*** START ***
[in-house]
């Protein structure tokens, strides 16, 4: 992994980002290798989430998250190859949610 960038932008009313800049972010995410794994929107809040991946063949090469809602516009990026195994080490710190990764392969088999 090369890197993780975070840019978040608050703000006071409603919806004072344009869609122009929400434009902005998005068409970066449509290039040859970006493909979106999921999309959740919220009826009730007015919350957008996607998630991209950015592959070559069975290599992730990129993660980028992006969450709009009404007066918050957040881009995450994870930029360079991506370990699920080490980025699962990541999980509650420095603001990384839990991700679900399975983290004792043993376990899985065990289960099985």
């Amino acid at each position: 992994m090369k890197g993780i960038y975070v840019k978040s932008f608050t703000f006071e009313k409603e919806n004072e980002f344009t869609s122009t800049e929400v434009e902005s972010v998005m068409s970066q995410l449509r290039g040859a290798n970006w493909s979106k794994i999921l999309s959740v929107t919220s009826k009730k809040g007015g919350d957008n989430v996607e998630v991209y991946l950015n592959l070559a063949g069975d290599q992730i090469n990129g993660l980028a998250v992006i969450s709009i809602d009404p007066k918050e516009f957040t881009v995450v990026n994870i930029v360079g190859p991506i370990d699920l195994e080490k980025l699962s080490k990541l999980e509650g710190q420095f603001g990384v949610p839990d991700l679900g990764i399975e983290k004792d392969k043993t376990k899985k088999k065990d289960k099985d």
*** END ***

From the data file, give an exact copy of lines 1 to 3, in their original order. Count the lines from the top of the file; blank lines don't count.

[in-house]
């Protein structure tokens, strides 16, 4: 992994980002290798989430998250190859949610 960038932008009313800049972010995410794994929107809040991946063949090469809602516009990026195994080490710190990764392969088999 090369890197993780975070840019978040608050703000006071409603919806004072344009869609122009929400434009902005998005068409970066449509290039040859970006493909979106999921999309959740919220009826009730007015919350957008996607998630991209950015592959070559069975290599992730990129993660980028992006969450709009009404007066918050957040881009995450994870930029360079991506370990699920080490980025699962990541999980509650420095603001990384839990991700679900399975983290004792043993376990899985065990289960099985």
């Amino acid at each position: 992994m090369k890197g993780i960038y975070v840019k978040s932008f608050t703000f006071e009313k409603e919806n004072e980002f344009t869609s122009t800049e929400v434009e902005s972010v998005m068409s970066q995410l449509r290039g040859a290798n970006w493909s979106k794994i999921l999309s959740v929107t919220s009826k009730k809040g007015g919350d957008n989430v996607e998630v991209y991946l950015n592959l070559a063949g069975d290599q992730i090469n990129g993660l980028a998250v992006i969450s709009i809602d009404p007066k918050e516009f957040t881009v995450v990026n994870i930029v360079g190859p991506i370990d699920l195994e080490k980025l699962s080490k990541l999980e509650g710190q420095f603001g990384v949610p839990d991700l679900g990764i399975e983290k004792d392969k043993t376990k899985k088999k065990d289960k099985d």